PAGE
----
Wills, Trusts & Estates Prof Blog

Editor: Gerry W. Beyer
Texas Tech Univ. School of Law

Thursday, May 9, 2019

Article on The Supreme Court, Due Process and State Income Taxation of Trusts

ScotusBridget J. Crawford & Michelle S. Simon recently published an Article entitled, The Supreme Court, Due Process and State Income Taxation of Trusts, Wills, Trusts, & Estates Law eJournal (2019). Provided below is an abstract of the Article.

What are the constitutional limits on a state’s power to tax a trust with no connection to the state, other than the accident that a beneficiary lives there? The Supreme Court of the United States will take up this question this term in the context of North Carolina v. Kimberley Rice Kaestner 1992 Family Trust. The case involves North Carolina’s income taxation of a trust with a contingent beneficiary, meaning someone who is eligible, but not certain, to receive a distribution or benefit from the trust, who resides in that State. Part I of this Essay explains the background of Kaestner Trust and frames the constitutional questions that will be before the Court at oral arguments on April 16, 2019. Part II examines how and why due process applies in the state income taxation context, with a particular emphasis on how familiar concepts of general and specific jurisdiction apply uneasily to donative trusts. Part III articulates the reasons that the Court should hold that a State has no constitutional authority to impose a tax on trust income where the trust’s only connection with the forum State is the residence of a contingent beneficiary. Kaestner Trust is the most important due process case involving trusts that the Court has decided in over sixty years; it bears directly on the fundamental meaning of due process.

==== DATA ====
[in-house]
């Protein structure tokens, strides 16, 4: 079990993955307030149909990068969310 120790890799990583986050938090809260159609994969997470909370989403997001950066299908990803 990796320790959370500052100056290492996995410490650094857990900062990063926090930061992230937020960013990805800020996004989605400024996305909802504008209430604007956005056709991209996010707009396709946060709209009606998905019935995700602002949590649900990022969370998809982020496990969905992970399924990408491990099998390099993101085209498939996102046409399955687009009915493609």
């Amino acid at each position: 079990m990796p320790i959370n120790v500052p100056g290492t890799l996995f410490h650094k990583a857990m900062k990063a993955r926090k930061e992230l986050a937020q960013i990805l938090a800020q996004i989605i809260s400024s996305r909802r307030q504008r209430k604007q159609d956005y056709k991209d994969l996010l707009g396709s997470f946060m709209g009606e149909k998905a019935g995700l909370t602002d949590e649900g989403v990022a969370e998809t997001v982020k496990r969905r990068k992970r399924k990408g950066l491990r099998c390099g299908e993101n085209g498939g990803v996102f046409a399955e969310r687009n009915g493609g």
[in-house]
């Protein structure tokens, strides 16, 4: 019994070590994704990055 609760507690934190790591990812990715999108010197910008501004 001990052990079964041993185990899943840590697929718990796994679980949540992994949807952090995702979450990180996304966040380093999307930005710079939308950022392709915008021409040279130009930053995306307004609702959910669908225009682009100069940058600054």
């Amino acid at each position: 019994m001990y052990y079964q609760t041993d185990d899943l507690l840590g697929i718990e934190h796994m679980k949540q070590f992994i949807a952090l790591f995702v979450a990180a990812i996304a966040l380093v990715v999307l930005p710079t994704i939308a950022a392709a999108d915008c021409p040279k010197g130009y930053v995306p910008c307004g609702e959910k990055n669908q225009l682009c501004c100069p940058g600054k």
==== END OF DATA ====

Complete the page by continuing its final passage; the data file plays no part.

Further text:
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The authors consistently refer to the beneficiary of the Kaestner trust as "contingent," because the trustee nominally had unfettered discretion to withhold distributions from her. At common law, however, the correct description of her interest is vested subject to defeasance, either by her not surviving to complete distribution at age forty, or by the trustee exhausting the trust prior to that date through distributions to other eligible beneficiaries. In fact she consented to a decanting to a trust that would not distribute outright at age forty, which is another way of saying the same thing. The fact remains, however, that her interest in the trust was vested, not "contingent," and that she had enforceable rights.

Posted by: Russ Willis | May 10, 2019 4:44:37 PM

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